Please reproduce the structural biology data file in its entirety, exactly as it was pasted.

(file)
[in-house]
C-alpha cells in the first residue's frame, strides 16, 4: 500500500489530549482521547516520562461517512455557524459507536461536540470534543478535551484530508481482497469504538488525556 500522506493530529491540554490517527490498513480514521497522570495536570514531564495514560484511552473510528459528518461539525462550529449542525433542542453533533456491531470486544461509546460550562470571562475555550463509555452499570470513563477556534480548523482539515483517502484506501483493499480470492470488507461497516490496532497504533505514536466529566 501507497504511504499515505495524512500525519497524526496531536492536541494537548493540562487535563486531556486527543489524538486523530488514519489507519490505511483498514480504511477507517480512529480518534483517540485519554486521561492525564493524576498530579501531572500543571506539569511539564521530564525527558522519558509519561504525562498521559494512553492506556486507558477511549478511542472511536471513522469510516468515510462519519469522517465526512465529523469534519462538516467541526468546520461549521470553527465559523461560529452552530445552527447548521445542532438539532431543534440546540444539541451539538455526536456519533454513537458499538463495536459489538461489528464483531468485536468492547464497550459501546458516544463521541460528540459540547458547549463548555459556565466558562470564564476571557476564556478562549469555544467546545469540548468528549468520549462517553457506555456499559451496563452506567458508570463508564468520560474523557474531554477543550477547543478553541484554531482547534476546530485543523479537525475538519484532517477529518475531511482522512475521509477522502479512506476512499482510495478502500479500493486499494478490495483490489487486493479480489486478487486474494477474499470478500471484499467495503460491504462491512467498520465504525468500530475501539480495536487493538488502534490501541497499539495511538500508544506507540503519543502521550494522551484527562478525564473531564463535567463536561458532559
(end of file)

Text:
[in-house]
C-alpha cells in the first residue's frame, strides 16, 4: 500500500489530549482521547516520562461517512455557524459507536461536540470534543478535551484530508481482497469504538488525556 500522506493530529491540554490517527490498513480514521497522570495536570514531564495514560484511552473510528459528518461539525462550529449542525433542542453533533456491531470486544461509546460550562470571562475555550463509555452499570470513563477556534480548523482539515483517502484506501483493499480470492470488507461497516490496532497504533505514536466529566 501507497504511504499515505495524512500525519497524526496531536492536541494537548493540562487535563486531556486527543489524538486523530488514519489507519490505511483498514480504511477507517480512529480518534483517540485519554486521561492525564493524576498530579501531572500543571506539569511539564521530564525527558522519558509519561504525562498521559494512553492506556486507558477511549478511542472511536471513522469510516468515510462519519469522517465526512465529523469534519462538516467541526468546520461549521470553527465559523461560529452552530445552527447548521445542532438539532431543534440546540444539541451539538455526536456519533454513537458499538463495536459489538461489528464483531468485536468492547464497550459501546458516544463521541460528540459540547458547549463548555459556565466558562470564564476571557476564556478562549469555544467546545469540548468528549468520549462517553457506555456499559451496563452506567458508570463508564468520560474523557474531554477543550477547543478553541484554531482547534476546530485543523479537525475538519484532517477529518475531511482522512475521509477522502479512506476512499482510495478502500479500493486499494478490495483490489487486493479480489486478487486474494477474499470478500471484499467495503460491504462491512467498520465504525468500530475501539480495536487493538488502534490501541497499539495511538500508544506507540503519543502521550494522551484527562478525564473531564463535567463536561458532559